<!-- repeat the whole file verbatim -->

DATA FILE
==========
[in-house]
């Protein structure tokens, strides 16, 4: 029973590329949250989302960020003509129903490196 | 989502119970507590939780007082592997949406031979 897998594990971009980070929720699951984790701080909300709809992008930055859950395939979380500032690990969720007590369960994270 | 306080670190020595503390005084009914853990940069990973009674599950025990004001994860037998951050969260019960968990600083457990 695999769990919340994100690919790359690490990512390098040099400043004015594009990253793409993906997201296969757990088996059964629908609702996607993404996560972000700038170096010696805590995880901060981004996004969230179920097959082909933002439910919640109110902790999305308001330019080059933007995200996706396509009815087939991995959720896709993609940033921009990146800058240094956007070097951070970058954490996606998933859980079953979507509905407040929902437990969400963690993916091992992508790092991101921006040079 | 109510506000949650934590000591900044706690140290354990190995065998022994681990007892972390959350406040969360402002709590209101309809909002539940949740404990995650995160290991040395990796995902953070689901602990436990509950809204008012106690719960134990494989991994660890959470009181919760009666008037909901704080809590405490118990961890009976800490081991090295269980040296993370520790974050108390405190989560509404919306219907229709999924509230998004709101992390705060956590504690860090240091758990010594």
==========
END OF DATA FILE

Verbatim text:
[in-house]
């Protein structure tokens, strides 16, 4: 029973590329949250989302960020003509129903490196 | 989502119970507590939780007082592997949406031979 897998594990971009980070929720699951984790701080909300709809992008930055859950395939979380500032690990969720007590369960994270 | 306080670190020595503390005084009914853990940069990973009674599950025990004001994860037998951050969260019960968990600083457990 695999769990919340994100690919790359690490990512390098040099400043004015594009990253793409993906997201296969757990088996059964629908609702996607993404996560972000700038170096010696805590995880901060981004996004969230179920097959082909933002439910919640109110902790999305308001330019080059933007995200996706396509009815087939991995959720896709993609940033921009990146800058240094956007070097951070970058954490996606998933859980079953979507509905407040929902437990969400963690993916091992992508790092991101921006040079 | 109510506000949650934590000591900044706690140290354990190995065998022994681990007892972390959350406040969360402002709590209101309809909002539940949740404990995650995160290991040395990796995902953070689901602990436990509950809204008012106690719960134990494989991994660890959470009181919760009666008037909901704080809590405490118990961890009976800490081991090295269980040296993370520790974050108390405190989560509404919306219907229709999924509230998004709101992390705060956590504690860090240091758990010594």